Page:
Get real
Philippine Daily Inquirer, 22 February 2014


The story of “Manny Sundalo” is such a breath of fresh air amid the “hindi mo ba alam kung sino ako” variety, that it deserves telling and retelling—in the hope that it will inspire our leaders to remember that they are servants first and foremost.

We all know by now that Manny Sundalo is Gen. (four stars) Emmanuel Bautista, chief of staff of the Armed Forces of the Philippines. You can’t go much higher than that. Some people would think that just because they’ve achieved such dizzying heights, they’re entitled to all the bowing and scraping they can get from lesser mortals.

Not Manny. Let me count the ways in which he is so refreshingly different from so-called public servants:

1) He answered his cell phone even if he did not know the caller.

2) He was in fact calling it a day when the call came at past 11 p.m.

3) He was respectful and polite at all times to the lady on the line: “Yes, ma’am” was the reply to Gang Badoy’s self-described “bugging” and “stern and firm” admonitions.

4) There were any number of opportunities during the conversation for him to identify himself in all his titled glory. He passed, even when Gang dropped the name of a Colonel Zagala, hopefully to show that she was someone not to be treated lightly.

5) He delivered on his promise (he had to wake up a couple of people to do so ).

6) Even when a grateful Gang sent a text message thanking him for his help, he was content to remain anonymous. In other words, he wasn’t after publicity.

If you don’t think that’s a big deal, try calling up a Cabinet secretary or any other government official. If you can get his/her number. See if they will answer an unidentified caller. See if they will speak with someone they don’t know.

So what was it all about? General Bautista is quoted as saying that he was “simply doing our job and that’s what every soldier is supposed to do—perform our mandate.” And what mandate is that? “To protect the people and the state is part of our mandate. We’re doing our job and it is nothing extraordinary.”

That’s where General Bautista is mistaken. The way he performed his social action was certainly extraordinary because he wasn’t in it for the publicity, and he wasn’t trying to impress. In social psychologist Paul Zimbardo’s book, that makes him a hero. A hero, says Zimbardo, is someone whose social action is extraordinary. And what makes a social action extraordinary? Three requirements: It is in behalf of other people in need, it is an action that involves sacrifice, and it is an action done without thought of reward.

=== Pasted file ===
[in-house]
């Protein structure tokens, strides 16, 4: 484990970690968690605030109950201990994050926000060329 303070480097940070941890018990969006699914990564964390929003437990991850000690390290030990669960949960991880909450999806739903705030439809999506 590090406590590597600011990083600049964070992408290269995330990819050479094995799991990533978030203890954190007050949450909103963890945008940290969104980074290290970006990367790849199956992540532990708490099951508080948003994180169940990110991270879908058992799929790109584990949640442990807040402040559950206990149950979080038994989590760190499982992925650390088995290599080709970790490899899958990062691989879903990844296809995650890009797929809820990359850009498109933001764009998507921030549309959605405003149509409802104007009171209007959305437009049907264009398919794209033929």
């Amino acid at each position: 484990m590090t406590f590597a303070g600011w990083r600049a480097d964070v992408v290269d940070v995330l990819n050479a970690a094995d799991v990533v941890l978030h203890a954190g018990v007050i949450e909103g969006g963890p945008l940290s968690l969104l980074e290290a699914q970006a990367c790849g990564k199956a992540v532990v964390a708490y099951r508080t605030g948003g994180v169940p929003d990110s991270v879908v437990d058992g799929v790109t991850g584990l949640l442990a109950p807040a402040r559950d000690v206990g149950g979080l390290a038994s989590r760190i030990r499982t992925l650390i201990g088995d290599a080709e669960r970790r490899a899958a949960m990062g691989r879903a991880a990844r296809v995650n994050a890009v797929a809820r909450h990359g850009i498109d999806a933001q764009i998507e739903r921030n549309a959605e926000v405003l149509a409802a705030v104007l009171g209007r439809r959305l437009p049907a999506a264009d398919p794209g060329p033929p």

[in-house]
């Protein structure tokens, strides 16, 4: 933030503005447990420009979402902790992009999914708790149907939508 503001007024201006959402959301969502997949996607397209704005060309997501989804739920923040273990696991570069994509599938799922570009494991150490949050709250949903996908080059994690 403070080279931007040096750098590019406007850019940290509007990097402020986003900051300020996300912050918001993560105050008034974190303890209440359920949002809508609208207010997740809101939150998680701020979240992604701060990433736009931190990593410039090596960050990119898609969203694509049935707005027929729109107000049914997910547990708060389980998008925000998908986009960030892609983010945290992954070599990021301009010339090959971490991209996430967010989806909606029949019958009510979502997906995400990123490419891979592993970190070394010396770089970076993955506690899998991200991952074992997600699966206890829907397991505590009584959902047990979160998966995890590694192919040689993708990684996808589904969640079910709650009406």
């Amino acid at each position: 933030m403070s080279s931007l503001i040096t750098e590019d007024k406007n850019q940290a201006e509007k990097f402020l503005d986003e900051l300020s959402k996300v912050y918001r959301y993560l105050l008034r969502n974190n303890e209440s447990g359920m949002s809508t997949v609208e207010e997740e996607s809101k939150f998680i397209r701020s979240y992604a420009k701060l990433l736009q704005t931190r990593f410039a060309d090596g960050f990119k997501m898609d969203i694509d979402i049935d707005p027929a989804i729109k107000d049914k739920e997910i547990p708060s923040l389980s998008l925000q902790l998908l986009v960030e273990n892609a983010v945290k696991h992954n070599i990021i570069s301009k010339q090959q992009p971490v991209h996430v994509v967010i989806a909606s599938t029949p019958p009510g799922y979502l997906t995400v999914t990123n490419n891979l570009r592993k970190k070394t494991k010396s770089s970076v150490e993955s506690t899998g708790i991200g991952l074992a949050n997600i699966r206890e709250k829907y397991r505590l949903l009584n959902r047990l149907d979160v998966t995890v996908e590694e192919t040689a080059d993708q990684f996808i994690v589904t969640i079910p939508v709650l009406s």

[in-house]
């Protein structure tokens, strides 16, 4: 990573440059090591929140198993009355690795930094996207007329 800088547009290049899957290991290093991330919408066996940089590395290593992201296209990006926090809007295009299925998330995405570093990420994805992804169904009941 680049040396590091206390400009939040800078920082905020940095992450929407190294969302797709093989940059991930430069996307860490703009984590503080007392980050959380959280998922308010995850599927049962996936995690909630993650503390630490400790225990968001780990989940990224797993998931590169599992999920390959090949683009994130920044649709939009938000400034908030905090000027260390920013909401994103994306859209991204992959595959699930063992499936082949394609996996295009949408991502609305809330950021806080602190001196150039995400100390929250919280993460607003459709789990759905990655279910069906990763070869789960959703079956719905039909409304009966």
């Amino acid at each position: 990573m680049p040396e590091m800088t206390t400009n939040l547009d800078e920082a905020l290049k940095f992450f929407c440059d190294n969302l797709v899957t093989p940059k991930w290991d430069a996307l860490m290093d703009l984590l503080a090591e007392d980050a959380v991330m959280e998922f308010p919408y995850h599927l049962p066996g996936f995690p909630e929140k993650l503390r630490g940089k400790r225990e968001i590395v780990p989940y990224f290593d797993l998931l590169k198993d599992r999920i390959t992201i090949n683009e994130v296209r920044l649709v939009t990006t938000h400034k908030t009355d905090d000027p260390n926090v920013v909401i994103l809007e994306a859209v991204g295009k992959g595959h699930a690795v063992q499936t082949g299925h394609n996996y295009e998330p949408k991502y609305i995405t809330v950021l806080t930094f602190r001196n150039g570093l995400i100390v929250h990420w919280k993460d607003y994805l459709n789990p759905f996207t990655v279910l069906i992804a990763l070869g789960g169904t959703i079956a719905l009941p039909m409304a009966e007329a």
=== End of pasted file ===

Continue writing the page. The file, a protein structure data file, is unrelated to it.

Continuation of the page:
General Bautista’s humility has caught the imagination of the public, which is so used to having politicians and government officials act like their offices entitle them to certain privileges. We need more General Bautistas and less of the “hindi mo ba ako kilala” types. What was it Vice President Jojo Binay said about his son’s run-in with some security guards in Dasmariñas Village? That his son, the mayor, deserved “a little respect.” Which meant allowing him to break rules. That’s the kind we don’t need.

Without realizing it, General Bautista’s action is serving as a model of how not only the rest of the military but also public officials should behave. A little humility will go a long way. Leadership by example. If the rest of the armed forces follow that example, the transformation roadmap that they are striving to follow will be a walk in the park—because the Filipino people will be behind them.

We’ve got one example from the top brass of the Army. But I have to end with another Army story that has grabbed the headlines: the “separation” (expulsion) of Cadet First Class (senior) Aldrin Jeff Cudia almost on the eve of his graduation from the Philippine Military Academy. Apparently, there is an Honor Code which “is absolute and does not distinguish between the degree of the offense committed. Once they lied, cheated, stole, or tolerated the commission of these offenses, there is only one punishment—separation.”

That’s a pretty tough code—in which stealing one centavo carries the same penalty as stealing P50 million—but I think that is because the nine members of the Honor Committee are themselves cadets from the first to the fourth years and presumably are taught that the difference in the amount is irrelevant. A lie is a lie.

But my questions are basic ones: First, has that Honor Code and the way it is implemented really developed the character and integrity of PMA students? We have as examples Senators Gregorio Honasan and Antonio Trillanes and Gen. Carlos Garcia and his cohorts, and those who are now facing charges of corruption, or did not live up to their vow to protect the Constitution by engaging in foolhardy coup attempts. But maybe they are the exceptions that probe the rule, and should not be considered. Or maybe the cadets have realized from recent goings-on that they have to tighten the implementation of the Honor Code, and this is as good a start as any.

But here is my second set of questions: How can that Honor Code exist side by side with the hazing (prohibited) that goes on every year at the PMA? How can the cadets possibly live with that double standard? Isn’t hazing, which is a crime, considered dishonorable at the PMA, or is the practice free from any sort of lying or cheating on the part of the practitioners? Or is it a case of “as long as you don’t get caught, you can do it”? But where is the honor there? And what distinguishes that practice from what is being practiced by our politicians?

Just asking.